Every so often I walk a few blocks from my office and enter Dylan’s Candy Bar, the best candy store in New York City. It has several floors of current and retro candy in all sizes, shapes, and colors. One of the items I enjoy buying is Fruit Stripe gum.
With each stick of gum that makes its way into my mouth. I get to relive, even if just for a few precious seconds, a flashback to my childhood. Suddenly, I can taste the 1970s and 80s all over again. I have a fondness for the past, e4specially my own.
Each piece of gum is colorful and filled with vibrant flavor that sets off a mouth orgasm. Unfortunately, each slice only retains its flavor for all of a few minutes. Its burst of awesome taste quickly gets replaced by a feeling akin to chewing wax. To keep the party going one must shove another piece in, and another, and another. I could go through a pack of 17 slices in 30-40 minutes and still feel wanting for more.
Not too many candies can satisfy me the way this gum can. Even at $2.50 a pack, it seemed to be worth every penny. But it made me wonder if books can be out there that are similar to this gum – where every page has something really good to say or reveal – but then at some point loses its flavor. What can make an author addicting to the reader? What will make a reader a fan who comes back for more installments of an author?
Maybe if a book came with a pack of Fruit Stripe gum I would buy it up in a minute.
Interview With Young Adult Author Kimberly Sabatini
TOUCHING THE SURFACE is her debut young adult novel. It will be available for sale on October 30, 2012 from Simon Pulse, an imprint of Simon & Schuster.
- What inspired you to write it? My dad passed away about seven years ago and it really motivated me to make sure that I didn't lead a life of regrets. I realized that I had too many un-chased dreams. Being scared of everything wasn't going to improve the quality of my life, but being brave just might. Writing was a dream of mine that I'd always been to afraid to pursue, but it also ended up being a way for me to grow and change by exploring my questions and feelings. The whole process has brought so much to my life and while I miss my dad everyday, I like to think that he'd be very proud of me right now.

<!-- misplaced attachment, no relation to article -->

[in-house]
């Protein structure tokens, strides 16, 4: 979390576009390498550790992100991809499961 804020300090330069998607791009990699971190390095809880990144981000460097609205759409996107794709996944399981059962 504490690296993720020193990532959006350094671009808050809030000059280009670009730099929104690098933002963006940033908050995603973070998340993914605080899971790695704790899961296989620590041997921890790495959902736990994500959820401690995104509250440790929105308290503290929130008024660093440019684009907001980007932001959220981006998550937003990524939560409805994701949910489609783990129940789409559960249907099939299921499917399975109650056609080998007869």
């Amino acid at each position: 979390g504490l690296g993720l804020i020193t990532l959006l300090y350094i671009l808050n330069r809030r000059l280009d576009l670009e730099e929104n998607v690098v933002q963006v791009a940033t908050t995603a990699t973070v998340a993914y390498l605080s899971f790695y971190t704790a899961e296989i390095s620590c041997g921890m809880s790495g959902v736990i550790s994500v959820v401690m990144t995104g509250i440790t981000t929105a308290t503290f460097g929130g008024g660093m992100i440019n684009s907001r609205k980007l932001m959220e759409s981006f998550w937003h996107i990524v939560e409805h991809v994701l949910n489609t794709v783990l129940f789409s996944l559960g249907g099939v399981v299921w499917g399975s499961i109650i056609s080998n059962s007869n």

- What are the rewards/challenges to the writing process? By far, the most rewarding thing I've experienced is all the amazing people I've gotten to know in the world of writing. I think of my writing and book friends as my tribe and I don't know how I'd lived so long without them in my life. The biggest challenges for me are being a mom of three boys while trying to write. (They always want to be fed and although they don't demand it, they really do need clean underwear. LOL!) Additionally, I find it's tough to hold steady with my writing process. I've finally learned what works for me as a writer, but it's hard not to compare myself to all the other highly successful authors out there. I have to focus hard on following my true north because I know that's my journey.
- Any advice for a struggling writer? Besides following your own "true north," I think it's really important to act professionally and to start building your platform long before you are ready to sell a book. Many people feel uncomfortable with this, but when you build a platform, you are actually inserting yourself into the writing community. The best way to sell your book is to help promote the books of your peers, support book bloggers and be involved with publishing community. If you become someone who gives more than they take, I can assure you that when it is your turn to shout your good news from the rooftops--there will be a very supportive group of people yelling with you.
- Where do you see book publishing heading? I believe good stories will never go away and the method of delivery doesn't really matter.
For more information, consult: http://www.kimberlysabatini.
Brian Feinblum’s views, opinions, and ideas expressed in this blog are his alone and not that of his employer, the nation’s largest book promoter. You can follow him on Twitter @theprexpert and email him at firstname.lastname@example.org. He feels more important when discussed in the third-person.
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